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Robotic Assembly and Contact Force Control

Stolt, Andreas LU (2012)
Abstract
Modern industrial robots are traditionally programmed to follow desired trajectories, with the only feedback coming from the internal position/angle sensors in the joints. The robots are in general very accurate in tracking the desired motion, and they have become indispensable in many applications, such as spot welding and painting in the automotive industry. In more complex tasks, such as physical interaction with the environment, position control of the robot might be insufficient due to the fact that it is hard, or too costly, to achieve an environment that is structured enough. This is due to inherent uncertainties, such as part variations and inexact gripping.



One example of a challenging application is assembly,... (More)
Modern industrial robots are traditionally programmed to follow desired trajectories, with the only feedback coming from the internal position/angle sensors in the joints. The robots are in general very accurate in tracking the desired motion, and they have become indispensable in many applications, such as spot welding and painting in the automotive industry. In more complex tasks, such as physical interaction with the environment, position control of the robot might be insufficient due to the fact that it is hard, or too costly, to achieve an environment that is structured enough. This is due to inherent uncertainties, such as part variations and inexact gripping.



One example of a challenging application is assembly, which is hard to accomplish using only position controlled robots. By adding a force sensor to the system, it gives the robot ability to correct for uncertainties by measuring contacts. This thesis presents a framework for force controlled robotic assembly. Assembly tasks are specified as sequences of constrained motions, where transitions are triggered by sensor events, coming either from thresholds or from more advanced classifiers. The framework is also able to explicitly deal with uncertainties, which can be estimated during execution to improve the performance. Further, a method for adaptation of force control parameters is presented, and how a singularity-free orientation representation can be used within the assembly framework. The case when no force sensor is available is also considered, and a method for estimating the external forces based on the joint control errors is presented. All methods presented are validated in experiments. (Less)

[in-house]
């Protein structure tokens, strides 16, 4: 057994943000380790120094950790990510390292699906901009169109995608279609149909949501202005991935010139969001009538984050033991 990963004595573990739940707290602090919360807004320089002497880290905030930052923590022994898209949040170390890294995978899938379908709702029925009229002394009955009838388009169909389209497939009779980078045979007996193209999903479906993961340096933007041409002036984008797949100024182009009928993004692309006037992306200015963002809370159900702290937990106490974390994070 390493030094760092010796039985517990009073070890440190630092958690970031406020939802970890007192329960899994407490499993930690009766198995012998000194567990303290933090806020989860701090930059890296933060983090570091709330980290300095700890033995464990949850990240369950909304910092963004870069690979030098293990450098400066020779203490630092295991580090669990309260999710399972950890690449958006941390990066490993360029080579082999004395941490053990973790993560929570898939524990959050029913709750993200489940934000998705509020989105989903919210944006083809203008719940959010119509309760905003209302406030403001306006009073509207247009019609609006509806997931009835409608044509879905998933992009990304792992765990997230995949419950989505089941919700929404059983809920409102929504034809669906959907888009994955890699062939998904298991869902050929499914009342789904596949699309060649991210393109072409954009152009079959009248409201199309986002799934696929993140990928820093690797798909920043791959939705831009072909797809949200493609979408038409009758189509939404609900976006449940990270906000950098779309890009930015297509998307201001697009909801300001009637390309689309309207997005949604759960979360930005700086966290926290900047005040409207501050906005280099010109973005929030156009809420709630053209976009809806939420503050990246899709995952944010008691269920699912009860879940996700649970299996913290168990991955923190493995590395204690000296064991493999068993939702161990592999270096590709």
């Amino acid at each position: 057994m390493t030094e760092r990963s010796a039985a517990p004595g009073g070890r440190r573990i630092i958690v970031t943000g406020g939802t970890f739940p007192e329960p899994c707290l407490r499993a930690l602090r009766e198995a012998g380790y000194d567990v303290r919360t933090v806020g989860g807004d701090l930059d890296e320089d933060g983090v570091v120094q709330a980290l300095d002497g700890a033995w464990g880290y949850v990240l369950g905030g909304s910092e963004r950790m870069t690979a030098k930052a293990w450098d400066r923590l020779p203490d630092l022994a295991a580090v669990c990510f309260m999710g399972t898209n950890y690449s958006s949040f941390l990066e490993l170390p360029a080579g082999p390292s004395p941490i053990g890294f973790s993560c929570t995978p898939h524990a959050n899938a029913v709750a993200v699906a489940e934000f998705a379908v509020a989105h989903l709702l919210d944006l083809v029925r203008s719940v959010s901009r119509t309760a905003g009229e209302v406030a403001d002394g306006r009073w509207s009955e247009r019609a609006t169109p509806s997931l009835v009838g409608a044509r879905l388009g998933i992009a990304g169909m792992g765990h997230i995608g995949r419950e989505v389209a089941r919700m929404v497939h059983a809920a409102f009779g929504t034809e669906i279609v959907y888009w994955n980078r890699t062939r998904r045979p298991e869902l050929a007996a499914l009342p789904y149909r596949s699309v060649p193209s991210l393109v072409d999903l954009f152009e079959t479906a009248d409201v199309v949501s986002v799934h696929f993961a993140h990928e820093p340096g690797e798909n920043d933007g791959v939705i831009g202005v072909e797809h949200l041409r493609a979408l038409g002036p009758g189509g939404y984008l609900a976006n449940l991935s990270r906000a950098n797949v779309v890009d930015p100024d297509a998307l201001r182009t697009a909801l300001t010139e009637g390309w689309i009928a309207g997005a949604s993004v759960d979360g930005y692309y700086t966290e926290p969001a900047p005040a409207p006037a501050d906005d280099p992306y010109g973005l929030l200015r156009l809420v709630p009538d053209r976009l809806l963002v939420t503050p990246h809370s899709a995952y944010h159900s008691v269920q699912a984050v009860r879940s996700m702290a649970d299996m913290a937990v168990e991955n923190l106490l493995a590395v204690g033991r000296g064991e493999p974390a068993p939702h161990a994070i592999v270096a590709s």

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author
supervisor
organization
publishing date
type
Thesis
publication status
published
subject
publisher
Department of Automatic Control, Lund Institute of Technology, Lund University
project
ROSETTA
language
English
LU publication?
yes
id
c579c810-09eb-4b47-b520-6b019fe2edf4 (old id 3242103)
date added to LUP
2012-12-14 12:20:47
date last changed
2016-09-19 08:44:51
@misc{c579c810-09eb-4b47-b520-6b019fe2edf4,
  abstract     = {Modern industrial robots are traditionally programmed to follow desired trajectories, with the only feedback coming from the internal position/angle sensors in the joints. The robots are in general very accurate in tracking the desired motion, and they have become indispensable in many applications, such as spot welding and painting in the automotive industry. In more complex tasks, such as physical interaction with the environment, position control of the robot might be insufficient due to the fact that it is hard, or too costly, to achieve an environment that is structured enough. This is due to inherent uncertainties, such as part variations and inexact gripping.<br/><br>
<br/><br>
One example of a challenging application is assembly, which is hard to accomplish using only position controlled robots. By adding a force sensor to the system, it gives the robot ability to correct for uncertainties by measuring contacts. This thesis presents a framework for force controlled robotic assembly. Assembly tasks are specified as sequences of constrained motions, where transitions are triggered by sensor events, coming either from thresholds or from more advanced classifiers. The framework is also able to explicitly deal with uncertainties, which can be estimated during execution to improve the performance. Further, a method for adaptation of force control parameters is presented, and how a singularity-free orientation representation can be used within the assembly framework. The case when no force sensor is available is also considered, and a method for estimating the external forces based on the joint control errors is presented. All methods presented are validated in experiments.},
  author       = {Stolt, Andreas},
  language     = {eng},
  note         = {Licentiate Thesis},
  publisher    = {Department of Automatic Control, Lund Institute of Technology, Lund University},
  title        = {Robotic Assembly and Contact Force Control},
  year         = {2012},
}